24 Aug 2016

Building the Essentially-Pointless Ghost Gun

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Not a very pretty lower receiver

Andy Greenburg tried making his own completely-unregistered AR-15 lower receiver (the part that the BATF counts as the gun) in a backroom of WIRED’s San Francisco offices.

He found that making one using a drill press and one of those 80% receiver kits out there was beyond his own slender mechanical abilities.

He also tried the 3-D Printing approach, winding up with another receiver rejected by his gunsmith as needing several more hours of clean-up work.

Defense Distributed‘s software and Ghost Gunner $1500 CNC mill worked much better. And with roughly $700 of added mail-order parts, Greenburg had a working unregistered AR-15.

Naturally, as soon as he assembled it, fired it to prove that it worked, and wrote up his feature, breathing heavily with excitement all the way, he went right over to a San Francisco police station and turned in all three (two duds, one working) lower receivers.

The moral? Unregistered AR-15s are awfully expensive. Greenburg’s three efforts cost: $1334 for the failed drill press kit version, $3604 for the 3-D printed version (including printer), and a mere $2272 for the Ghost Gunner version. You can go out and buy a more powerful, more accurate used bolt action sporter for $400-500. You can buy a Ruger Ranch Rifle semi-auto in the same .223 caliber for $650-750.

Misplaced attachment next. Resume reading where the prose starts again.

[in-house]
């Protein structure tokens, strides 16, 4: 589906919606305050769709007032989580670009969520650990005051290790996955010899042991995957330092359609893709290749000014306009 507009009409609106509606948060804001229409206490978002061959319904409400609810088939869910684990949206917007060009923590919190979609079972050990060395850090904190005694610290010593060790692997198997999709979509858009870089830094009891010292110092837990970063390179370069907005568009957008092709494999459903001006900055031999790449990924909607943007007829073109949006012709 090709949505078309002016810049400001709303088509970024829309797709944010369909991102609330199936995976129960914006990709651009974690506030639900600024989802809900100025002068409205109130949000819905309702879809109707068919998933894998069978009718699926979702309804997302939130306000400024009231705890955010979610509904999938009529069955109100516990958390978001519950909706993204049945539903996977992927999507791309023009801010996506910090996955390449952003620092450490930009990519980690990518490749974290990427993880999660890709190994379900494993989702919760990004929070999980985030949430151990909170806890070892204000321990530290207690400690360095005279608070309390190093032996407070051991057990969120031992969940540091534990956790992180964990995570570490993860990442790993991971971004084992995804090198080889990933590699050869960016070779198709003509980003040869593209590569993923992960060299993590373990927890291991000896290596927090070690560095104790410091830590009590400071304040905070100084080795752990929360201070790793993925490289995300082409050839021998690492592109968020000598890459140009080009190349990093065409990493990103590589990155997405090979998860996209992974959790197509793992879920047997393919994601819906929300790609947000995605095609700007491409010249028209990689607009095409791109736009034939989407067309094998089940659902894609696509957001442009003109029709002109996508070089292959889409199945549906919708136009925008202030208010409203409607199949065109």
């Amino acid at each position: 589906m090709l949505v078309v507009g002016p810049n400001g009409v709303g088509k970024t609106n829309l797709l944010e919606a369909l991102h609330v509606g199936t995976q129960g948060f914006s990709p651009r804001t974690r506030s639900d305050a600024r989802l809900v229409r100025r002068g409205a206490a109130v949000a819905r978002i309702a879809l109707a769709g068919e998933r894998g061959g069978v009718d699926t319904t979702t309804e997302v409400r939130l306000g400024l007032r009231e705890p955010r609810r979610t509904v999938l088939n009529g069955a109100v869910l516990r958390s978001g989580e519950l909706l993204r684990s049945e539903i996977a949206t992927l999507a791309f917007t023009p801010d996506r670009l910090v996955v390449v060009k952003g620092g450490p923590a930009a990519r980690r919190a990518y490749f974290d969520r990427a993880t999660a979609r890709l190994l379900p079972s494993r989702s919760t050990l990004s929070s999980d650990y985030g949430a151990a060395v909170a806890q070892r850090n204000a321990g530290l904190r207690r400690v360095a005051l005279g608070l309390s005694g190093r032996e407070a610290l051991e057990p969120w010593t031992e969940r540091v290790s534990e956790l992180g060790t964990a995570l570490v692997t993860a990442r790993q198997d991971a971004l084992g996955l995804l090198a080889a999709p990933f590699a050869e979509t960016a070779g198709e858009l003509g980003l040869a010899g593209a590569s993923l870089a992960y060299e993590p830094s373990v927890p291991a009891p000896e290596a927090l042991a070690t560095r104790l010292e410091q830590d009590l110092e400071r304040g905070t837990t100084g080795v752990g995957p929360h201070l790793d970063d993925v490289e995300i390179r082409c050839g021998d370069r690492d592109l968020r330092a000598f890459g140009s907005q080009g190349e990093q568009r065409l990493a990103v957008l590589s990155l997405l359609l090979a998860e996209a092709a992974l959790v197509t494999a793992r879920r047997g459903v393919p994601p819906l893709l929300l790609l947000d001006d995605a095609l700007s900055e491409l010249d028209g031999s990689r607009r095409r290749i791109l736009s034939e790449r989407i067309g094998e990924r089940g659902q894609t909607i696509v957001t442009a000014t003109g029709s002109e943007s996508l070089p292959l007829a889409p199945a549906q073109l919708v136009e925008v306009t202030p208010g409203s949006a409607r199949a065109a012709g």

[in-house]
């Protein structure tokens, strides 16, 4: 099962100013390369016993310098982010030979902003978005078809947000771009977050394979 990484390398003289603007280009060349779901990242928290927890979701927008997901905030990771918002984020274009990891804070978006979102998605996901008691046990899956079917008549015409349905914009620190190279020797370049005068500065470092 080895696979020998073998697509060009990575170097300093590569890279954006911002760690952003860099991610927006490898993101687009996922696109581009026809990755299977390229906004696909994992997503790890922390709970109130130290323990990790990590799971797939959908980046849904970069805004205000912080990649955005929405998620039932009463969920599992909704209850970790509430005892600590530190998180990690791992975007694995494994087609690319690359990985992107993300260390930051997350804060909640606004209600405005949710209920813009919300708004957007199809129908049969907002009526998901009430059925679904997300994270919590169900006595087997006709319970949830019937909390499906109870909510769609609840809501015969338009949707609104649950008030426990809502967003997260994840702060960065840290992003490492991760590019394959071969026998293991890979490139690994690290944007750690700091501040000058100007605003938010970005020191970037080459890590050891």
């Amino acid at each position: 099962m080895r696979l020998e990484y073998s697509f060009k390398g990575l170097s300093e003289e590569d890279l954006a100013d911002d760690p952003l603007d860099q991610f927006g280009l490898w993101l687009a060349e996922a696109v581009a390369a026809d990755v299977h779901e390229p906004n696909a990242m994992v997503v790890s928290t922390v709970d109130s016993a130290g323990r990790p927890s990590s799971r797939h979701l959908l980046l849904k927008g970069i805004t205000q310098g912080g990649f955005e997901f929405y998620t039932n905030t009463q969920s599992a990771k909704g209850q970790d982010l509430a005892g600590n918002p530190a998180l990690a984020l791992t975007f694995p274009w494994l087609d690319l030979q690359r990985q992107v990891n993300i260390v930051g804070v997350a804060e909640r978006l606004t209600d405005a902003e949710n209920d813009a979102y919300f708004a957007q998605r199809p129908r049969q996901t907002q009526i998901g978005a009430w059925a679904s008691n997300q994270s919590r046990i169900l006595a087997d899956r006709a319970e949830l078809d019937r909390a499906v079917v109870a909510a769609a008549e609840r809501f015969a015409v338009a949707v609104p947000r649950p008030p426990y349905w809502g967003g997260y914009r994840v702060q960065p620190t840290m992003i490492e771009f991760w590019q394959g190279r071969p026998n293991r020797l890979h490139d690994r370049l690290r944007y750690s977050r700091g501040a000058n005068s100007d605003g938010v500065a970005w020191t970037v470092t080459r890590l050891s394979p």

So why do you need an unregistered AR-15 anyway? Only goofy metrosexual libtards think that the crucial essence of firearms ownership and usage has to do with the ability of the authorities to identify some particular firearm and to trace its ownership.

In reality, after a crime has been committed, it is frequently perfectly obvious that the firearm that was used is that one there, the one lying on the ground. And the provenance of a particular firearm after it has already been used criminally is generally not all that interesting. Commonly, the perp just bought it legally.

Liberals all seem to be living in some odd old-fashioned Agatha Christie mystery in which the identity of the criminal and his motives are completely bound up with the chain of possession of the weapon he used. If Inspector Poirot can find out exactly which pistol was used to dispatch Colonel Mannering in the library, only thus can it be demonstrated that the butler did it, it being the butler’s gun!

Myself, I was over at my local gunsmith’s shop recently, and on the counter were several piles of AR-15 lower receivers. The prettier ones (much nicer than Greenberg’s) were selling for $49. There were less attractive ones for $39. (They would have been registered at the time of sale, of course.)

I thought of buying one, but reflected that I would then need to buy the better part of a thousand bucks worth of barrel, stock, upper receiver, sight, handguard, and trigger group, and came right back to my senses and concluded that I did not need any $49 paperweight.

12 Feedbacks on "Building the Essentially-Pointless Ghost Gun"

Daniel Lewis

The point of buying a lower and building yourself is not to avoid anyone knowing about it, its purely to allow you to build it how you want. There are so many options with an AR-15 that starting with a bare receiver really lets you customize and save while doing it since you are not throwing away the barrel etc of the one you started with.